FIRST-PERSON: Death & angels

by Shane Pruitt, posted Friday, June 23, 2017 (one year ago)

GRAPEVINE, Texas (BP) -- With sweat beading on my forehead, a lump in my throat and a knot in my stomach, I stood behind a funeral home podium staring at a crowd of a couple hundred people.

Between the crowd and me was a casket three feet in length with a child inside it who was way too young. I repeated the only thing I believed could help in this dreadful moment -- hope from the Scriptures.

The funeral for a short life is never easy to officiate, but no matter the age, death is an inescapable reality for all of us. Many of us fear the death of family and friends more than we fear our own death. Their death produces extreme pain that stirs our emotions to grasp at any hope we can muster to give our hearts a brief moment of rest from the brokenness over unbearable loss.

In grasping and searching for the right words to help others, or even to soothe our own souls, we tend to believe and say things that are not necessarily biblically true.

Too many times to count in seasons such as these, I've heard people say and/or post on social media, "God gained another angel today." I believe it's not helpful to dive into theological debates while someone is in the midst of extreme hurt. Often, the best thing we can do is to hurt with them, hold them and just listen. In moments, then, when cooler heads and hearts can prevail, we will be significantly more empowered by biblical truth than we will ever be by pithy statements, especially ones that aren't true.

Here is the plain and simple truth: Humans are humans, and angels are angels. This remains so even in eternity. In fact, angels are intrigued by the interaction between God and His "image-bearing" humans. As we read in 1 Peter 1:12, for example, "angels long to catch a glimpse of these things" (CSB).

It's actually better for you to be human than it is for you to be an angel. Most Bible scholars believe that the scriptural accounts of Ezekiel 28:12-18, Isaiah 14:12-14 and Revelation 12:4 describe the fall of Lucifer (a former angel) and one-third of the angels (now considered demons) that joined his revolt against a holy God. What's sobering about the accounts of these fallen angels is that their judgments were final, with no hope of redemption, forgiveness or grace.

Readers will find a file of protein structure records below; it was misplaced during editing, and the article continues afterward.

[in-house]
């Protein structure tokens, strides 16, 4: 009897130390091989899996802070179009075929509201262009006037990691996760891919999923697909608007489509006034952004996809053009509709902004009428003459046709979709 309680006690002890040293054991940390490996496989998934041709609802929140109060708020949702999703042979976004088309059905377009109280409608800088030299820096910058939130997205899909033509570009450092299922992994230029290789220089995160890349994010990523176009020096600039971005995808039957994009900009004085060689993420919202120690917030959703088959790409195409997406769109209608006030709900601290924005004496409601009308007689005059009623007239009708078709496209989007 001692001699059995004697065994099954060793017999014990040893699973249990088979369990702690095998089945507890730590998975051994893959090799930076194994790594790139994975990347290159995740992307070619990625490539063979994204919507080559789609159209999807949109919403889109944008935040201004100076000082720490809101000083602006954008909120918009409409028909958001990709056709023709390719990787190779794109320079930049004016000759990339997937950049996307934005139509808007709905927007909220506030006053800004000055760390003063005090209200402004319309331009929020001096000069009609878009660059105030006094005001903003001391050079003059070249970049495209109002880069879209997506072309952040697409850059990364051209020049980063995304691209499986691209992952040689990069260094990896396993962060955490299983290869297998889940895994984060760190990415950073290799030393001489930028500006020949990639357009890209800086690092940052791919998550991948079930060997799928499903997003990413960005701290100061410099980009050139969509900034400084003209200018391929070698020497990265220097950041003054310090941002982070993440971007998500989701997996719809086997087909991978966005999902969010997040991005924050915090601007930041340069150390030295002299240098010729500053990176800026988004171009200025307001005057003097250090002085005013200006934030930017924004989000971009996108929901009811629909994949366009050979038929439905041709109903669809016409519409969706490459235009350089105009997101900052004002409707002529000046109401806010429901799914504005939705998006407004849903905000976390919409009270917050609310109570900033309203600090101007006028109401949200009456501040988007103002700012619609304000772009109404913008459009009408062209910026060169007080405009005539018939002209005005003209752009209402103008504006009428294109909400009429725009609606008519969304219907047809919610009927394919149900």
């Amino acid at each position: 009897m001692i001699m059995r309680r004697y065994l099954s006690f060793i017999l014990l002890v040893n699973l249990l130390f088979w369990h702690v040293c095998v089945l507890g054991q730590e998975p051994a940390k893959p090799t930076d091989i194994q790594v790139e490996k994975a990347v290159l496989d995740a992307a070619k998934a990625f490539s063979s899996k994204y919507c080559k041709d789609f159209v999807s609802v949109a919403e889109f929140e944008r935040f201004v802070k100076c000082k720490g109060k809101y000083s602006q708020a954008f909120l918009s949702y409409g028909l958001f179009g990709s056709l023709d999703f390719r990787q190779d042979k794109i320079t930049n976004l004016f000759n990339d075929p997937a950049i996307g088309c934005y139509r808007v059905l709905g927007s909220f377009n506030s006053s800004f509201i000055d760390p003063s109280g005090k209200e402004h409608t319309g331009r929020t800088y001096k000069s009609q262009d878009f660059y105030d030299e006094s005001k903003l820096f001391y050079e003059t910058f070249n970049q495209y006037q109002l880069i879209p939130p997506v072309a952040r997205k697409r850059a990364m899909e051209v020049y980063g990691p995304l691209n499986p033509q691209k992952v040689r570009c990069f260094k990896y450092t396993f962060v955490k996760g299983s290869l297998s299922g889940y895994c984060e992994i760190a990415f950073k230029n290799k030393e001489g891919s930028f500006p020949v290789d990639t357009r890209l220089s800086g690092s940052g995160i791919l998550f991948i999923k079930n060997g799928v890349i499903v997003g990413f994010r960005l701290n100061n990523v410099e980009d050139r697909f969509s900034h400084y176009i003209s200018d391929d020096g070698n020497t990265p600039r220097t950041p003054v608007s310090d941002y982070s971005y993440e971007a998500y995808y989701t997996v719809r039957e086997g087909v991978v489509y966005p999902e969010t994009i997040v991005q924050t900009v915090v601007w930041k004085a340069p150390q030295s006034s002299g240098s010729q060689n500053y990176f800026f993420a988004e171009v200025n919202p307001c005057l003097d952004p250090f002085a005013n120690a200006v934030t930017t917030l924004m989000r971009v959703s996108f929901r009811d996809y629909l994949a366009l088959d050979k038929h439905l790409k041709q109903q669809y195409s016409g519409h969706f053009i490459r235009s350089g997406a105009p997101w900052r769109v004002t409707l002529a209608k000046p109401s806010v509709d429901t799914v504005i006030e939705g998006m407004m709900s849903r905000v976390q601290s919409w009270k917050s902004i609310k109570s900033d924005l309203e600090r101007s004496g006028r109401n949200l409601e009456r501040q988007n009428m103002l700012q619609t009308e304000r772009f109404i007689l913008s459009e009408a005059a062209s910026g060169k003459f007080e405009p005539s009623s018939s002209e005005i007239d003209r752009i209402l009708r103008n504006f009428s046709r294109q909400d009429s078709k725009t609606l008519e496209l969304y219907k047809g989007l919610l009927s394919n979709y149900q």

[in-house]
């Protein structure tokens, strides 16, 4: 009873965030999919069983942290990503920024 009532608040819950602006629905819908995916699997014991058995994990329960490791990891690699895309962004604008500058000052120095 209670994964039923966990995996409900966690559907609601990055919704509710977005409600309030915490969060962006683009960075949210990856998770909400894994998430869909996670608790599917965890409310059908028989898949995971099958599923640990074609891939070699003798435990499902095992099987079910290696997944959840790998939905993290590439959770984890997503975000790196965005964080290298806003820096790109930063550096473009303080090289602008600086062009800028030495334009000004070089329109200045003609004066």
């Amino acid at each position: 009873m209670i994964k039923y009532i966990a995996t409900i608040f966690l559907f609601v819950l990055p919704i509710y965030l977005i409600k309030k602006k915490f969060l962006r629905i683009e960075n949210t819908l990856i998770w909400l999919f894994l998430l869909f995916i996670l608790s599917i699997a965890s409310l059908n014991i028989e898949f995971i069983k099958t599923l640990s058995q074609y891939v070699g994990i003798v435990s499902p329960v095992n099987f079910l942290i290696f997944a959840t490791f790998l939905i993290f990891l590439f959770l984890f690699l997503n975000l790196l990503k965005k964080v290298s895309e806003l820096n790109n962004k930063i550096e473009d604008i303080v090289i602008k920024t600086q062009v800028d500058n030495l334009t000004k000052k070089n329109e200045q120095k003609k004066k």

But God so loved humans that He sent His Son to become a human (although, He also never stopped being God) to die as a human for humans. "But God proves his own love for us," we read in Romans 5:8, "in that while we were still sinners Christ died for us" (CSB).

And through His resurrection, Jesus conquered sin and death for people, not angels. Through faith in the Son of God, we get to experience grace, hope and complete forgiveness of our rebellion against Him -- angels never get to experience this.

Here is our ultimate hope: When a loved one dies knowing Jesus as Lord and Savior, God does not gain another angel. Rather, God calls another worshiper to come home. Your loved one gains the opportunity to see Jesus face to face, to leave this temporary place for a home in the arms of a loving Father.

Let the promises of the Scriptures mend your broken heart knowing that your loved one, if they knew Jesus, is more alive today than you are -- not as an angel but, rather, as a fully glorified human being with a perfect heart that is no longer susceptible to sin, a mind that is no longer susceptible to depression or a body that is no longer susceptible to disease or death.

If you're a believer and follower of Jesus, one day you'll see your Christian loved one again, and together you'll see the perfect Jesus who loved humans so much that He laid His life down for our redemption.

Shane Pruitt, director of missions for the Southern Baptists of Texas Convention, is online at www.alreadyam.com.
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